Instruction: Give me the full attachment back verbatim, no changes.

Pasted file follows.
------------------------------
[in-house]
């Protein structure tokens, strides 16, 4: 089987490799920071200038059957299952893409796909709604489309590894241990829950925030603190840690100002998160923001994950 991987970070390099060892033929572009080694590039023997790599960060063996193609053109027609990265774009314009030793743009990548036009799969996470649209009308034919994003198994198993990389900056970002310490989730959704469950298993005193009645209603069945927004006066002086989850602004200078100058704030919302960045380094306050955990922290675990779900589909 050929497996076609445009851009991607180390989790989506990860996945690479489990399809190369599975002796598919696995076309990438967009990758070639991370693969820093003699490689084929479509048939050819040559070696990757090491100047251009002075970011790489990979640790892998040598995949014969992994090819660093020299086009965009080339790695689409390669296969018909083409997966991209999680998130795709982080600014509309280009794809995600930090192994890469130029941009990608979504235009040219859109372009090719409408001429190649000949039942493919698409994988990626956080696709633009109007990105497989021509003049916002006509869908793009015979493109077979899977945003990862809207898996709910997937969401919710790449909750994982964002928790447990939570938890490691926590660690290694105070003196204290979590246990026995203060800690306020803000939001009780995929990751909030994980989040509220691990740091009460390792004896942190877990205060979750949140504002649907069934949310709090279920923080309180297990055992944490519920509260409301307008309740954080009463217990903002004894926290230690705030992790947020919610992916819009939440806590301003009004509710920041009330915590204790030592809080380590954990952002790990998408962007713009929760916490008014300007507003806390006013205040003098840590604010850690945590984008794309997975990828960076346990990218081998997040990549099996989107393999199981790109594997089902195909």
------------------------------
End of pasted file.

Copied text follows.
[in-house]
């Protein structure tokens, strides 16, 4: 089987490799920071200038059957299952893409796909709604489309590894241990829950925030603190840690100002998160923001994950 991987970070390099060892033929572009080694590039023997790599960060063996193609053109027609990265774009314009030793743009990548036009799969996470649209009308034919994003198994198993990389900056970002310490989730959704469950298993005193009645209603069945927004006066002086989850602004200078100058704030919302960045380094306050955990922290675990779900589909 050929497996076609445009851009991607180390989790989506990860996945690479489990399809190369599975002796598919696995076309990438967009990758070639991370693969820093003699490689084929479509048939050819040559070696990757090491100047251009002075970011790489990979640790892998040598995949014969992994090819660093020299086009965009080339790695689409390669296969018909083409997966991209999680998130795709982080600014509309280009794809995600930090192994890469130029941009990608979504235009040219859109372009090719409408001429190649000949039942493919698409994988990626956080696709633009109007990105497989021509003049916002006509869908793009015979493109077979899977945003990862809207898996709910997937969401919710790449909750994982964002928790447990939570938890490691926590660690290694105070003196204290979590246990026995203060800690306020803000939001009780995929990751909030994980989040509220691990740091009460390792004896942190877990205060979750949140504002649907069934949310709090279920923080309180297990055992944490519920509260409301307008309740954080009463217990903002004894926290230690705030992790947020919610992916819009939440806590301003009004509710920041009330915590204790030592809080380590954990952002790990998408962007713009929760916490008014300007507003806390006013205040003098840590604010850690945590984008794309997975990828960076346990990218081998997040990549099996989107393999199981790109594997089902195909």